Issue 1 • 2021

Fellows on the ground – social determinants, children, and health equity

Dr Jacqueline Small Alongside her work as President-elect of the College, Dr Jacqueline Small has been one of the key national leaders in improving access to, and quality of, healthcare for children and adults living with a developmental or intellectual disability.
Dr Small is a developmental paediatrician with over 32 years of clinical practice experience. She has extensive experience in driving policy outcomes in Australia through various organisations and College Committees and is the current Chair of the RACP College Policy and Advocacy Committee.
Last year Dr Small gave evidence to the Disability Royal Commission, firstly in her position as President of the Australian Association of Developmental Disability Medicine, and then on behalf of the College in her role as RACP President-elect.
Dr Small also gave evidence at the Senate Inquiry into Autism to help inform a national autism strategy in Australia. Dr Small spoke specifically about our national diagnostic guidelines and the importance of multidisciplinary care for children with autism spectrum disorder. Dr Small told the Senate Committee:
“Parents need to be able to access early intervention early... I'm not sure that we've got it low enough at the moment for very young children.
“We need to improve how our systems connect with each other so that they work much more smoothly together so that, if a child is looking like they're reaching a diagnosis for which they would then be eligible for other services, there is not a gap in service provision.”
Dr Small also emphasised the importance of integrated care, which she describes as a “mechanism for bringing together health providers from different sectors to try and break down some of the silos.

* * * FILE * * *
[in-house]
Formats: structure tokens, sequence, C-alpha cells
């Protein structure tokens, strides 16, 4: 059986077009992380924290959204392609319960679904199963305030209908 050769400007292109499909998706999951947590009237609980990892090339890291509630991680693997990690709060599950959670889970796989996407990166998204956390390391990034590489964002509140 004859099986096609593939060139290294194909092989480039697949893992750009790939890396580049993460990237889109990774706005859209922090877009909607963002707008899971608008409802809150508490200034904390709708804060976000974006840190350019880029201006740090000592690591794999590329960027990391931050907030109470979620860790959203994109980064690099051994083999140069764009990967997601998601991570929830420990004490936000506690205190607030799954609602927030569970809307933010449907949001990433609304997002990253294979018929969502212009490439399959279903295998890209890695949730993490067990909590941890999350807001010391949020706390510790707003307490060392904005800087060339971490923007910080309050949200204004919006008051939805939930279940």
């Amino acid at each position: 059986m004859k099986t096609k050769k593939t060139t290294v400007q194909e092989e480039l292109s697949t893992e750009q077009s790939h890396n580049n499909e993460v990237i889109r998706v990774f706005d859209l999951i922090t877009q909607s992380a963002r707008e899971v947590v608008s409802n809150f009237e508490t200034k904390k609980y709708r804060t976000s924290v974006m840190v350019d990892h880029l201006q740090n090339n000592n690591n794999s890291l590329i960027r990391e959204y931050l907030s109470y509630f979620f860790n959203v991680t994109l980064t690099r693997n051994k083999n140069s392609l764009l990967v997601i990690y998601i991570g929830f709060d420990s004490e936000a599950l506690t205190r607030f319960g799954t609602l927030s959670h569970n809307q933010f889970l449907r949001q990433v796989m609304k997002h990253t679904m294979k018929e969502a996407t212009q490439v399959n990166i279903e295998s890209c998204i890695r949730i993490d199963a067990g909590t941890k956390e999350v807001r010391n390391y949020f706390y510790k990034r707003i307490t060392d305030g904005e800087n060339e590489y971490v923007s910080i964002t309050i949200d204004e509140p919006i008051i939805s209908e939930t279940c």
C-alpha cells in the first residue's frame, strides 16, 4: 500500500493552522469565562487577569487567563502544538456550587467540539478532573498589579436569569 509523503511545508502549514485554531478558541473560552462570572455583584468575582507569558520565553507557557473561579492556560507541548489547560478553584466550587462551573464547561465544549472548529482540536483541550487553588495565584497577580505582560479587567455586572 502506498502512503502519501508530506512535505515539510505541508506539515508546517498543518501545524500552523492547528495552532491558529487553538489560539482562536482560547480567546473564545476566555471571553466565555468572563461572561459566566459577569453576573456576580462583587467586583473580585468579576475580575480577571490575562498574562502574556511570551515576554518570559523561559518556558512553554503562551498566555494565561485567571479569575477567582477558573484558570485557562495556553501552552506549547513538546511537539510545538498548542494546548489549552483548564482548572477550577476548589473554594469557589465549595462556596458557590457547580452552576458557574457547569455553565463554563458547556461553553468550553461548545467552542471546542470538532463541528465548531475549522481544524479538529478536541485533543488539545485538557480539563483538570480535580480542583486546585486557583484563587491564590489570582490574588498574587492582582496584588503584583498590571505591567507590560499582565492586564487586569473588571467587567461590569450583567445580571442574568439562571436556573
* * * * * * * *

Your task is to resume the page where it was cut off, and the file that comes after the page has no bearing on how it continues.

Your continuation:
“Our college is a strong supporter of integration of care, which does not happen without deliberate effort, even within the health sector. But of course, the needs of children with autism extend beyond health, to education and the disability sectors.”
Dr Small has also recently been involved in the establishment of a new multidisciplinary team in the Sydney Local Health District to provide support to people with intellectual disability right across the lifespan. This team is one of six across New South Wales. The teams are called Specialist Teams for Intellectual Disability and are part of a state-wide approach to improving care and outcomes for people with intellectual disabilities.
The Management and Operational Plan for COVID-19 for People with Disability
In 2020, experts from across the health and disability sectors came together to provide advice to the Department of Health to ensure the needs of people with disability were specifically addressed in national strategic COVID-19 pandemic plans.
It was clear from early in the pandemic that COVID-19 would present a significant challenge for many people with disability and their carers. Many people with disability are at greater risk of contracting COVID-19 and becoming extremely unwell or suffering long-term impacts due to pre-existing co-morbidities and health inequities, which is why it was so critical to have a rapid plan of action to address this.
Dr Small was involved in the consultation process, and says “It was really important that the government prioritise development of a plan to address these unprecedented challenges that people with a disability, their families and their carers faced.
“There were multiple iterations of the national plan, reflecting the evolving situation and the need to continuously adapt it depending on the feedback the Government was receiving.
“Ensuring that people with disabilities are protected from the spread of COVID-19 remains an ongoing concern, and this national plan acts as a tool for us to continue to navigate these challenges as the pandemic continues,” said Dr Small.